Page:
Learning to play an instrument could boost your short-term memory

Originally posted HERE 3 October 2022 By 
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Playing a rhythm-based game helped people remember faces and boosted activity in the brain’s right superior parietal lobe, which hints at how learning music can help short-term memory

Playing a rhythm-based game for eight weeks helps non-musicians become better at remembering recently seen faces. This suggests that learning to play an instrument could improve short-term memory for non-musical tasks.

There have been several studies showing that musicians tend to have better short-term memory than non-musicians when it comes to music-related tasks, such as remembering musical sequences. It is less clear whether these benefits carry over to non-musical tasks or to non-musicians who are learning to play an instrument, and how these changes might actually be seen in the brain.

Theodore Zanto at the University of California, San Francisco, and his colleagues, randomly assigned a group of 47 non-musicians, aged between 60 and 79, to play either a tablet-based musical rhythm training game, which emulates learning to hit a drum in time with a teacher, or a word search game for eight weeks.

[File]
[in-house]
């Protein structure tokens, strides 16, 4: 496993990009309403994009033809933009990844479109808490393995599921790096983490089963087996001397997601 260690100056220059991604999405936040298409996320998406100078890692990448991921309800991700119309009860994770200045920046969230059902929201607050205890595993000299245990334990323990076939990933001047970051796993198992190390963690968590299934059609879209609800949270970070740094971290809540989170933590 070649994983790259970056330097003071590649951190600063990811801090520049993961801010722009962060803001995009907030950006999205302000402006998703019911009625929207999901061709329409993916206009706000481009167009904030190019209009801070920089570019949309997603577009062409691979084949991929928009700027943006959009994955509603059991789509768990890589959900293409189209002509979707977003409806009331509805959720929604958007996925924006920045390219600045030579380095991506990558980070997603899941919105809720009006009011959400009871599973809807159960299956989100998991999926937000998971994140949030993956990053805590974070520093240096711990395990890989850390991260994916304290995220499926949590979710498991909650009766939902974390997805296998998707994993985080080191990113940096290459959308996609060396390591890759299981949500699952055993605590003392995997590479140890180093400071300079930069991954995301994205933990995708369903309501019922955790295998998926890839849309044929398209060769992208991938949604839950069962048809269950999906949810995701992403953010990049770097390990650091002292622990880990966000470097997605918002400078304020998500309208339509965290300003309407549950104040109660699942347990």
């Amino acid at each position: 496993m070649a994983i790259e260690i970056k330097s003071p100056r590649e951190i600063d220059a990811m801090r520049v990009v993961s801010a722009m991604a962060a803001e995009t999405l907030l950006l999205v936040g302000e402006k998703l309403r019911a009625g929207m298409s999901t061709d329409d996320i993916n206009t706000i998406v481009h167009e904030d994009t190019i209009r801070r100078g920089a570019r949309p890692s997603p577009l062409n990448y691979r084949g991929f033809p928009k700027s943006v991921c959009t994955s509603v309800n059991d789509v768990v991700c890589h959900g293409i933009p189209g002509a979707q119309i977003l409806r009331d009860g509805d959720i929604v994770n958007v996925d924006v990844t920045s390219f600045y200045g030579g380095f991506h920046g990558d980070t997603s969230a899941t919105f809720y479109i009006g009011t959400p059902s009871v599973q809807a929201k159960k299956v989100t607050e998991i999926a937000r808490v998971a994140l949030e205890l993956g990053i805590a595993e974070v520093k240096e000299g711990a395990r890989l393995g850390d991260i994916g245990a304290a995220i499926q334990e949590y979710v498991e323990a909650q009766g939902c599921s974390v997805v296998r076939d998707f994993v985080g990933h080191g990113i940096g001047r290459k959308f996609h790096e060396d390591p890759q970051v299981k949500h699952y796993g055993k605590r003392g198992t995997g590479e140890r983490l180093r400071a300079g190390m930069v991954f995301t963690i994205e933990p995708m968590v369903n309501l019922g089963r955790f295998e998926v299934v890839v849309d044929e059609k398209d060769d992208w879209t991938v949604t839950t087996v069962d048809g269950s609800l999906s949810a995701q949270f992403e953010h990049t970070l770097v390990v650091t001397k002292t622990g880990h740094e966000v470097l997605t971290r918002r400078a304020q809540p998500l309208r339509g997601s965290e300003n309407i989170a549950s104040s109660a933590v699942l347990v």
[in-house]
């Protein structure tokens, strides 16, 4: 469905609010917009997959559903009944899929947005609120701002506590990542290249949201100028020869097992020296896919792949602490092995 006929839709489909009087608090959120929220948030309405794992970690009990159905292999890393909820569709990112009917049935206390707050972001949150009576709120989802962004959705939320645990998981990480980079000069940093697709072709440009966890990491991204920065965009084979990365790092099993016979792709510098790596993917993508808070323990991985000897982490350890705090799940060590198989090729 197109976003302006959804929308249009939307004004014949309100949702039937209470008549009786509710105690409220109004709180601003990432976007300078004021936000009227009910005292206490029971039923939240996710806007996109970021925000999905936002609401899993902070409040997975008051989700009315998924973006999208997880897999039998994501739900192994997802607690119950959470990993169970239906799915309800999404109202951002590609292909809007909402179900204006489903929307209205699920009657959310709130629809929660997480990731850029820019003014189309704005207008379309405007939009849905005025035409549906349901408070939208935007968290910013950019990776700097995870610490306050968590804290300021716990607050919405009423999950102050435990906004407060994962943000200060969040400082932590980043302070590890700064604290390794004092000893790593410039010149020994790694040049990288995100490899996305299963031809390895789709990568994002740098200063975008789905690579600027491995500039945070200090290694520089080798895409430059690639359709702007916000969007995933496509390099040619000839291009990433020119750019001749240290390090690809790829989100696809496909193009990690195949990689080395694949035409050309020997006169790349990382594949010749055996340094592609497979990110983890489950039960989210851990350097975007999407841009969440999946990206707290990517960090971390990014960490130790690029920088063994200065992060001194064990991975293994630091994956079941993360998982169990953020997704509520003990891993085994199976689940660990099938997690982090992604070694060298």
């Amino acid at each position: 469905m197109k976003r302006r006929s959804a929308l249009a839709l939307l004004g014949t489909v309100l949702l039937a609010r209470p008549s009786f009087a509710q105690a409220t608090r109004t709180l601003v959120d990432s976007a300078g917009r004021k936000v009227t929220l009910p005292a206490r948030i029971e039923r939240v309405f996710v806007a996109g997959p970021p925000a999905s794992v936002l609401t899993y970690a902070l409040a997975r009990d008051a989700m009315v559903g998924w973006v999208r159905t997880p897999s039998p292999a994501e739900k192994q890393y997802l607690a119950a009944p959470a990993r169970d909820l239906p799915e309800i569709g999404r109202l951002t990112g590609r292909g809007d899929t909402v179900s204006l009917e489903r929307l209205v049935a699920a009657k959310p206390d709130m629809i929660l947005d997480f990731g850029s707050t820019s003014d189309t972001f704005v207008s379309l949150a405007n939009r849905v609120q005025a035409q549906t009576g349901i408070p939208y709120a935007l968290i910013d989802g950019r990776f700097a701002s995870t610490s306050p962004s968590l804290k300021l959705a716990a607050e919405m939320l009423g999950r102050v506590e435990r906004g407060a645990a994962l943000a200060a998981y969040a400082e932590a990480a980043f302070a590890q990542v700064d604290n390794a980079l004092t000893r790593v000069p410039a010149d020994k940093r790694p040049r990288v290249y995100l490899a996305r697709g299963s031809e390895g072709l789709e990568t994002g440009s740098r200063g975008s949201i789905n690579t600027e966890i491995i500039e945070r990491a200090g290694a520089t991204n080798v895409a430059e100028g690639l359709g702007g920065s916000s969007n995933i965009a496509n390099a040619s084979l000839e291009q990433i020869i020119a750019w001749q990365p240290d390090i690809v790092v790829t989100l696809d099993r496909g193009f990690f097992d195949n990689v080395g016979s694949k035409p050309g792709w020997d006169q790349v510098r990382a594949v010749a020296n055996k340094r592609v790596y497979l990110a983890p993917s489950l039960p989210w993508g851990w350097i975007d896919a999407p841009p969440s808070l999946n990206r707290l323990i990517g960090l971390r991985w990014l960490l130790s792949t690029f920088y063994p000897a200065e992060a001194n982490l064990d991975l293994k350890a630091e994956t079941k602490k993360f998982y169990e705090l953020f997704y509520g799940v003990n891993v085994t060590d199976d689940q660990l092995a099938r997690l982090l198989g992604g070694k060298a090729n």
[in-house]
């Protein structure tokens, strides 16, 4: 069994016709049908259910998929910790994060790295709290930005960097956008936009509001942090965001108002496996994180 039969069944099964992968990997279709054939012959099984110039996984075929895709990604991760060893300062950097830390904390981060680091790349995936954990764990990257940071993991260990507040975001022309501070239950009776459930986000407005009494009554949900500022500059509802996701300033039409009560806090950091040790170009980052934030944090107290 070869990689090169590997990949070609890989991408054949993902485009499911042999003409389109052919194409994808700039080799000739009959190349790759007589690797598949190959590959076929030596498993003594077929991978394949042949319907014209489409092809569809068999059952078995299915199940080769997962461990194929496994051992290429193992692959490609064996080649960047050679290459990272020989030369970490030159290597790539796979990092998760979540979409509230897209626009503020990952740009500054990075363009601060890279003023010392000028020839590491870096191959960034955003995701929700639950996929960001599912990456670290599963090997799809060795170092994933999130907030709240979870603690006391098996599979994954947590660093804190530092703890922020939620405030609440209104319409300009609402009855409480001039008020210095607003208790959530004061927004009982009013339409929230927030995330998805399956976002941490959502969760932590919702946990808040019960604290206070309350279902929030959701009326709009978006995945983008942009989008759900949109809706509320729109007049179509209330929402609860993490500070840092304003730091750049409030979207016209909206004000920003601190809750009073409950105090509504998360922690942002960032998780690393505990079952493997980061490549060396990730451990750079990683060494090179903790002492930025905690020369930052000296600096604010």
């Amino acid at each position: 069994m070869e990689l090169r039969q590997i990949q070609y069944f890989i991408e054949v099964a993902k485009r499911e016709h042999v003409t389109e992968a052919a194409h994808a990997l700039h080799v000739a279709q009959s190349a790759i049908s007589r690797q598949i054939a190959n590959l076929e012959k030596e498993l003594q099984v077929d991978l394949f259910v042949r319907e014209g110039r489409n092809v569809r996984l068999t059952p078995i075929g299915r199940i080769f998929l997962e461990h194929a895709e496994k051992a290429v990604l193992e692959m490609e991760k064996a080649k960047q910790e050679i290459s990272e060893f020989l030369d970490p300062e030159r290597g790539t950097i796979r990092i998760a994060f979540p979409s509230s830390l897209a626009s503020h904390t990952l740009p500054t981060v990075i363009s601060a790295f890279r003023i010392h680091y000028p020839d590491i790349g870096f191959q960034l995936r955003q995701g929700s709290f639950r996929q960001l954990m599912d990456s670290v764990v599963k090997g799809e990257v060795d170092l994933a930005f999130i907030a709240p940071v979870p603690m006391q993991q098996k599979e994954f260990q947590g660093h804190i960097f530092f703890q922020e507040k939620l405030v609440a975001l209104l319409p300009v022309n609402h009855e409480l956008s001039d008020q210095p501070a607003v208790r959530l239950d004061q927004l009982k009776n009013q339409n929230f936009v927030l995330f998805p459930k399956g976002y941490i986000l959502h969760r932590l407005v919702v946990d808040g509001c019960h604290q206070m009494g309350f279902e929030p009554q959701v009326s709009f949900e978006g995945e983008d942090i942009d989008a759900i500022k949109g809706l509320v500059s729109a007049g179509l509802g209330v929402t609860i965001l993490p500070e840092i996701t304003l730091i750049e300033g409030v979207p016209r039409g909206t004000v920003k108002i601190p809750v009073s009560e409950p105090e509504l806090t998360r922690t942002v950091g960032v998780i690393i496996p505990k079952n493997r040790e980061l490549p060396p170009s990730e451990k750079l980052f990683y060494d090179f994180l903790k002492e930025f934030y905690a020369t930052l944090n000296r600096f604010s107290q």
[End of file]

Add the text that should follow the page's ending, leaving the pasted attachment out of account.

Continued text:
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At the start and end of the eight weeks, participants took a short-term memory test to measure their ability to remember a face they saw seconds before. Only the group who played the rhythm training game showed an improvement on their initial scores – of around 4 per cent.

Brainwave data recorded before and after the training showed an increase of activity in the right superior parietal lobe, a brain region associated with encoding visual information and attention. This suggests, says Zanto, that the rhythm training is improving the brain’s ability to focus attention on a task to get it ready for converting what you are doing into memory.

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“This really seems to be an attentional control aspect of memory… it’s orienting your attention in such a way that it will enable you to encode it into memory and then subsequently retrieve it from memory,” says Zanto.

The ability to remember and recognise faces tends to decline as we age, so any possible mechanism to reverse that is important, says Josh Davis at the University of Greenwich, UK.

However, the effect demonstrated in this study needs to be shown in real-world facial recognition scenarios as well as in lab-based tests to be completely convincing, says Davis.

Zanto hopes that extending the training period beyond eight weeks may lead to a stronger effect on memory recall.